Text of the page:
DALLAS — An Arkansas district judge gave the state the go-ahead Tuesday to tabulate the votes on a measure lifting the constitutional ceiling on public debt interest rates.

In her ruling issued almost five hours after voting began, Judge Mary McGowan of Pulaski County Circuit Court rejected arguments that Issue 2 was improperly developed by the General Assembly and incorrectly titled on the statewide ballot.

The constitutional amendment would remove the current rate limitation on bonds issued by or loans to state and local governments in Arkansas. The debt cannot have an interest rate higher than 200 basis points above the 90-day commercial paper discount rate posted by the Federal Reserve Bank of St. Louis, which is currently 0.75%.

Another provision would allow local governments to issue revenue bonds for energy-efficiency projects supported by the cost savings achieved.

McGowan turned down the request for an injunction to prevent Secretary of State Charlie Daniels from “canvassing, counting, or certifying any votes” on Issue 2 after a 45-minute hearing on Monday. The written opinion was issued four minutes before noon on Tuesday.

“The judge agreed with us on all the points argued,” said Little Rock attorney Elizabeth Robben Murray, who represented supporters of Issue 2.

Christopher Brockett, a partner in Hatfield & Sayre of Little Rock, which filed the suit, said the plaintiff will not seek an immediate injunction with an appeal to the Arkansas Supreme Court. “We will review the options with our client and determine in the next few days whether this matter will be appealed,” he said.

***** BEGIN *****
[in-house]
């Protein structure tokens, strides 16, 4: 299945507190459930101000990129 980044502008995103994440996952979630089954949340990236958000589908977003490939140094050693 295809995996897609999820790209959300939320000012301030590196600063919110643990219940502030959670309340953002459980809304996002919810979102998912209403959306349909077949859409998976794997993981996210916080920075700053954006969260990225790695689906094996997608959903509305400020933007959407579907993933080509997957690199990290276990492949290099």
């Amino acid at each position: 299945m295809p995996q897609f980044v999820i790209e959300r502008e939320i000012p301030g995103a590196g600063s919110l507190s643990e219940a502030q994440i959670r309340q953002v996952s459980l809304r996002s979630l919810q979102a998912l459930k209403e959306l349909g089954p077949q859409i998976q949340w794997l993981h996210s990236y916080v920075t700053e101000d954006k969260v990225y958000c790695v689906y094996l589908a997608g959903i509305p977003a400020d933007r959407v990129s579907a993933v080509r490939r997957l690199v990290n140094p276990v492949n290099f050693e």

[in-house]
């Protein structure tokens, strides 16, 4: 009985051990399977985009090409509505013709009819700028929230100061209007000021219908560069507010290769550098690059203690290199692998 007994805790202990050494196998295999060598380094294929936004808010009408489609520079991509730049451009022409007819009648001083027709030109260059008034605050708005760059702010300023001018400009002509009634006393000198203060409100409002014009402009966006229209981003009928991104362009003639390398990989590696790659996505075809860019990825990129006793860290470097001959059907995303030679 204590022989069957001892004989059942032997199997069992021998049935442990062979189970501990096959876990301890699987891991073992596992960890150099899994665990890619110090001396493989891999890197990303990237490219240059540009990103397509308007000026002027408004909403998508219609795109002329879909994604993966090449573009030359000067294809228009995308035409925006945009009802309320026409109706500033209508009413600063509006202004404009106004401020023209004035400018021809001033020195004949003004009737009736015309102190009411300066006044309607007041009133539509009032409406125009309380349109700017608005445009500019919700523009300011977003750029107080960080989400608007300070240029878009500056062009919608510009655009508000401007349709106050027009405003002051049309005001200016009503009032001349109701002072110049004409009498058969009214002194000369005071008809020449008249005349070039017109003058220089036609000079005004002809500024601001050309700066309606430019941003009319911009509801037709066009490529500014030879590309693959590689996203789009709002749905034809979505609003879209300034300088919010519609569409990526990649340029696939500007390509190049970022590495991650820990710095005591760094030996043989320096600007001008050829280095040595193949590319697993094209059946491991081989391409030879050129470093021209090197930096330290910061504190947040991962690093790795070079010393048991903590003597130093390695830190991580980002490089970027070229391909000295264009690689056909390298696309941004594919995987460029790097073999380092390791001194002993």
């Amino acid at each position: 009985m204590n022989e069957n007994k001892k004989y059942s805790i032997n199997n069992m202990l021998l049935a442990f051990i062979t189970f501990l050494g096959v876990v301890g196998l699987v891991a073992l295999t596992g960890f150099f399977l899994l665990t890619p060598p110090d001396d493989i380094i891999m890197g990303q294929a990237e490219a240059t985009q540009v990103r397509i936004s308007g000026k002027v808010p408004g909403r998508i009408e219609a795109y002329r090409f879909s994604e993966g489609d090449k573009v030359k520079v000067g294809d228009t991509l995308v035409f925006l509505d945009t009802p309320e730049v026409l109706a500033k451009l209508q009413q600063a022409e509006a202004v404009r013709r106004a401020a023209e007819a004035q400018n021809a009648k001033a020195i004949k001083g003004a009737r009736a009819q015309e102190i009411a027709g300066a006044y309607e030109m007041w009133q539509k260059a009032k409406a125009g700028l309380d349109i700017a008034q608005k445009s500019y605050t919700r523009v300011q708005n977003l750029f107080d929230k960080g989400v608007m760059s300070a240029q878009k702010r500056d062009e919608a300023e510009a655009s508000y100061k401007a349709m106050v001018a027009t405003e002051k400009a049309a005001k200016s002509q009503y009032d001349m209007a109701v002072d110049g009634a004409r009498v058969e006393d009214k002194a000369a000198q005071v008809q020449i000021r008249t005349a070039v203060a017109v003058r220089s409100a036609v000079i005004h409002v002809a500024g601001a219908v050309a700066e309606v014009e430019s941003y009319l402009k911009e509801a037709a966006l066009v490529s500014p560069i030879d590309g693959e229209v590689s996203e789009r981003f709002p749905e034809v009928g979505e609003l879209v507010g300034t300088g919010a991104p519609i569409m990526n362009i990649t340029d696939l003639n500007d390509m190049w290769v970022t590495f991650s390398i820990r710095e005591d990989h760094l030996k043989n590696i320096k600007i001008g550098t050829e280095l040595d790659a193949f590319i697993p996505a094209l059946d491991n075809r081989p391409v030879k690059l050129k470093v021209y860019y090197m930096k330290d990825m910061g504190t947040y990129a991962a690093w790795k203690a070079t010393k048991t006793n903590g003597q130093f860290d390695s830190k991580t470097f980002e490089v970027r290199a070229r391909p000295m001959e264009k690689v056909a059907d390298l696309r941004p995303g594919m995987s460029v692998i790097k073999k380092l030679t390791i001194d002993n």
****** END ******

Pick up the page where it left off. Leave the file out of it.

If voters reject the measure, Brockett said, there would be no need to appeal McGowan’s ruling.

The suit was filed Sept. 24 by Eugene Sayre of Hatfield & Sayre on behalf of a Jacksonville resident. In the original filing, Sayre asked that Issue 2 be removed from the printed ballot.

The Supreme Court sent the case to district court on Oct. 22, ruling that it lacked original jurisdiction and could not consider the request until it had been appealed from a lower court.

At Monday’s hearing, Sayre said the title of Issue 2 on the ballot was “manifest fraud being committed on the public” because it did not state that the amendment would remove restrictions on interest rates. He also maintained that Issue 2 covered several unrelated topics that proponents knitted together under the umbrella of “economic development.”

“Under their theory, you could bring as many issues as you could think of as long as you could tie them with the one thread of economic development,” Sayre said during oral arguments.

In her response, Murray said the proposed amendment had the single purpose of removing debt limits that restricted economic growth.

If the amendment is approved, it would go into effect in 60 days. Issue 2 would repeal Article 19, Section 13 of the Arkansas constitution as well as amendments 30, 38, 62, 65, and 78.

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